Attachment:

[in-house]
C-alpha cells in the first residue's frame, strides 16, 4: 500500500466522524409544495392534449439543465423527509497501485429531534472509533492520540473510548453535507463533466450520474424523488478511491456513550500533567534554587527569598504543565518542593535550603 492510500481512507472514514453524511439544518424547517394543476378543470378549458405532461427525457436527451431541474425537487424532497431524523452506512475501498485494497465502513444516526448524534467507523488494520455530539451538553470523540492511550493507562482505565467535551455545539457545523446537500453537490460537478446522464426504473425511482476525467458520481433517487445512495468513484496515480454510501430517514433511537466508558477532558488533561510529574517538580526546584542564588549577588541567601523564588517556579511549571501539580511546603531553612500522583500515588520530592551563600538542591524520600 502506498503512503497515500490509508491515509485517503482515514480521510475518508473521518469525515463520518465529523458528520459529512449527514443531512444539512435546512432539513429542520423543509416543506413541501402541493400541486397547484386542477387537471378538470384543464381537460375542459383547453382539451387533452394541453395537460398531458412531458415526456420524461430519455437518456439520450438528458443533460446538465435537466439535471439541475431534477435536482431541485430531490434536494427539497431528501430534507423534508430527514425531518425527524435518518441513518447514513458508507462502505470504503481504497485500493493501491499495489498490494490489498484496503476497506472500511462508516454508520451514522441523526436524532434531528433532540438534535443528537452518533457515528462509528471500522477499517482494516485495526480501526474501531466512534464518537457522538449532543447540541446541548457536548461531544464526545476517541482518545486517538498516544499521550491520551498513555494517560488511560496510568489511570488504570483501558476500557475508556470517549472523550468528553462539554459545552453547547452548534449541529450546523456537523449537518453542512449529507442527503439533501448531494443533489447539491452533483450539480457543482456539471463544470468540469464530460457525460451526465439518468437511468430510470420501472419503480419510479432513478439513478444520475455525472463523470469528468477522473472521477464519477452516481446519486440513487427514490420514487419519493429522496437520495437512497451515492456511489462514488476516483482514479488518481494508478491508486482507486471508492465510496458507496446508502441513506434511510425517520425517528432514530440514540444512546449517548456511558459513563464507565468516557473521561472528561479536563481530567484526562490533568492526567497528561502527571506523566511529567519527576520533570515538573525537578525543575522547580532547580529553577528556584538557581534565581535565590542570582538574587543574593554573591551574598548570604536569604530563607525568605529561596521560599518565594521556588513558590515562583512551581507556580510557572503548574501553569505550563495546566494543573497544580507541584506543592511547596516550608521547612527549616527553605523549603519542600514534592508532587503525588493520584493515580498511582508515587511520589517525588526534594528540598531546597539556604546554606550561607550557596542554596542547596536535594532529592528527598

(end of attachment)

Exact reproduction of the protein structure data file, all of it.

[in-house]
C-alpha cells in the first residue's frame, strides 16, 4: 500500500466522524409544495392534449439543465423527509497501485429531534472509533492520540473510548453535507463533466450520474424523488478511491456513550500533567534554587527569598504543565518542593535550603 492510500481512507472514514453524511439544518424547517394543476378543470378549458405532461427525457436527451431541474425537487424532497431524523452506512475501498485494497465502513444516526448524534467507523488494520455530539451538553470523540492511550493507562482505565467535551455545539457545523446537500453537490460537478446522464426504473425511482476525467458520481433517487445512495468513484496515480454510501430517514433511537466508558477532558488533561510529574517538580526546584542564588549577588541567601523564588517556579511549571501539580511546603531553612500522583500515588520530592551563600538542591524520600 502506498503512503497515500490509508491515509485517503482515514480521510475518508473521518469525515463520518465529523458528520459529512449527514443531512444539512435546512432539513429542520423543509416543506413541501402541493400541486397547484386542477387537471378538470384543464381537460375542459383547453382539451387533452394541453395537460398531458412531458415526456420524461430519455437518456439520450438528458443533460446538465435537466439535471439541475431534477435536482431541485430531490434536494427539497431528501430534507423534508430527514425531518425527524435518518441513518447514513458508507462502505470504503481504497485500493493501491499495489498490494490489498484496503476497506472500511462508516454508520451514522441523526436524532434531528433532540438534535443528537452518533457515528462509528471500522477499517482494516485495526480501526474501531466512534464518537457522538449532543447540541446541548457536548461531544464526545476517541482518545486517538498516544499521550491520551498513555494517560488511560496510568489511570488504570483501558476500557475508556470517549472523550468528553462539554459545552453547547452548534449541529450546523456537523449537518453542512449529507442527503439533501448531494443533489447539491452533483450539480457543482456539471463544470468540469464530460457525460451526465439518468437511468430510470420501472419503480419510479432513478439513478444520475455525472463523470469528468477522473472521477464519477452516481446519486440513487427514490420514487419519493429522496437520495437512497451515492456511489462514488476516483482514479488518481494508478491508486482507486471508492465510496458507496446508502441513506434511510425517520425517528432514530440514540444512546449517548456511558459513563464507565468516557473521561472528561479536563481530567484526562490533568492526567497528561502527571506523566511529567519527576520533570515538573525537578525543575522547580532547580529553577528556584538557581534565581535565590542570582538574587543574593554573591551574598548570604536569604530563607525568605529561596521560599518565594521556588513558590515562583512551581507556580510557572503548574501553569505550563495546566494543573497544580507541584506543592511547596516550608521547612527549616527553605523549603519542600514534592508532587503525588493520584493515580498511582508515587511520589517525588526534594528540598531546597539556604546554606550561607550557596542554596542547596536535594532529592528527598